How small businesses can prepare if debt ceiling deal doesn’t happen

Gene Marks
4 min readMay 31, 2023

Hopefully this won’t happen. But it could. The best owners are always thinking ahead, so what should businesses — particularly small businesses — be doing right now to prepare?

(This column originally appeared in the Philadelphia Inquirer)

Congress will vote this week on an extension to the federal debt ceiling. If not approved by the first week of June, many consequences could befall the U.S. economy, particularly small businesses.

A shutdown would also cause many companies that receive — indirectly or directly — payments from the government under federal contracts to find themselves without the cash they need to pay their bills.

A survey released this month from Goldman Sachs found that nearly two-thirds of small business owners say they will be negatively impacted if a default occurs.

“I think in particular the businesses that are in the federal procurement space are naturally the ones that are most worried and stand to be directly impacted,” said Joe Wall the National Director of Goldman Sachs’ 10,000 Small Businesses program. “They could be impacted in a potentially significant way depending on how long the potential default period would last.”

The disruption in markets caused by such an unprecedented event would raise borrowing risks, potentially increasing interest rates and making credit less available, particularly for smaller companies.

It could also cause significant declines in stocks and other financial instruments which would impact savings and collateral. Businesses that rely on workers from the government’s more than 300,000 owned properties may also see a drop off if the situation persists. Some economists believe that a prolonged default could cause a significant worldwide recession.

Hopefully this won’t happen. But it could. My best clients are always thinking ahead, so what should businesses — particularly small businesses — be doing right now to prepare?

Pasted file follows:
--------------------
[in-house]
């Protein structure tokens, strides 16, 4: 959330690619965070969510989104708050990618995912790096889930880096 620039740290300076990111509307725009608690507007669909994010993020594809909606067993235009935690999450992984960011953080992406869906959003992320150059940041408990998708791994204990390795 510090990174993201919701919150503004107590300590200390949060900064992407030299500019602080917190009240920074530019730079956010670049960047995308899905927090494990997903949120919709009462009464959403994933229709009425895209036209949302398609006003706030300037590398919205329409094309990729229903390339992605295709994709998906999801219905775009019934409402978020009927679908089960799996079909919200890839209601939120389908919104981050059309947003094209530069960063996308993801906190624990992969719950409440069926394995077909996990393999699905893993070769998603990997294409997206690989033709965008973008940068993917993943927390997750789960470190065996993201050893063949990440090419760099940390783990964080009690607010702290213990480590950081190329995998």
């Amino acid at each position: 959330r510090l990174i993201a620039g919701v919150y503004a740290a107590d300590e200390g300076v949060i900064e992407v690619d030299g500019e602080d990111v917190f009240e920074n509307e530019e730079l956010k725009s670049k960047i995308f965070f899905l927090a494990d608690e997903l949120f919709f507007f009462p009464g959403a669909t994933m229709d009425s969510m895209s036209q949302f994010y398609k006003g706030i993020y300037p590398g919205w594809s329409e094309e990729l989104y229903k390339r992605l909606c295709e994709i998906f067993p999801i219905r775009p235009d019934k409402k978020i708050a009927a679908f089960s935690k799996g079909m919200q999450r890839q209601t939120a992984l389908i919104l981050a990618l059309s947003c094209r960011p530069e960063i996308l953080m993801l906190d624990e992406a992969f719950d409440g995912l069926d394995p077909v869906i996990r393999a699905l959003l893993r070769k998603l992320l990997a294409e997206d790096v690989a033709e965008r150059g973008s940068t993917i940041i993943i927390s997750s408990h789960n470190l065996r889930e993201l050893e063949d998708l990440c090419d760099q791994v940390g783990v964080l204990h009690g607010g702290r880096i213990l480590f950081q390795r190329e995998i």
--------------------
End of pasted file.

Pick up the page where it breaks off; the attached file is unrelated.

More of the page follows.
It’s important to assess your cash situation and make sure there’s as much cash as possible in reserve.

“Hang on to cash to weather the consequences of a government debt default and consider borrowing, while possible, at potentially lower interest rates,” said Lenin Agudo, director of the Small Business Development Center at Widener University. “You should also consider delaying significant business decisions amid the economic uncertainty.”

Agudo also recommends preparing for banks to tighten their lending practices. Another word of caution: “Assess the consequences of increased interest rates if you have adjustable rates in your lines of credit.”

If your business is exposed to the risk of a shutdown, it’s important make sure your customers, suppliers, employees, and others in your community know.

If you contract with the federal government, or a company that gets its funding from the federal government, make sure you’re completely up-to-date on your invoicing. Don’t wait until the end of the month. Get your invoices delivered as soon as possible so at least they’re in the system and can be in the queue for payment once the funds are available.

If you think your business will need services that are available now — such as tax questions answered from the IRS or expedited passport approval — now is the time to take action. You should take steps to use these services this week before those service potentially become unavailable. The same goes for loan applications in process.

“If something does happen, it’s important to make sure any loan applications you have in process are completed properly now and that you have all your ducks in order,” said Jack Musgrove, the chapter co-chair of SCORE Philadelphia, a non-profit agency advises small businesses. “Make sure that you have every possible thing they could ask for in the application so that there’s no reason to turn you down.”

Finally, if you find your business is impacted by this event, then consider why.

It’s possible that you’re too reliant on the federal government for your livelihood and reliance on any one customer — even the U.S. government — is not the best long-term business practice. Consider diversifying your customer base in the future to spread the risk of any one customer not paying the bills.

“What you learn about accounting, is how not to have too many of your eggs in the same basket,” said Wall. “There are some small businesses and a lot of minority-owned businesses that really went all in on getting government contracts, which is great, but if they’re the mainstay of your business, you have to be aware that even the government sometimes has its payment problems.”

Musgrove doesn’t believe that the government will go into default or that a shutdown will occur. But he does say that business owners should be prepared.

“If something does happen of course its small businesses that will get hit first,” he said.

Originally published at on May 31, 2023.



Gene Marks

Columnist on smallbiz, economy, public policy, tech for The Guardian, The Hill, Philly Inquirer, Wash Times, Forbes, Entrepreneur. Small Business owner and CPA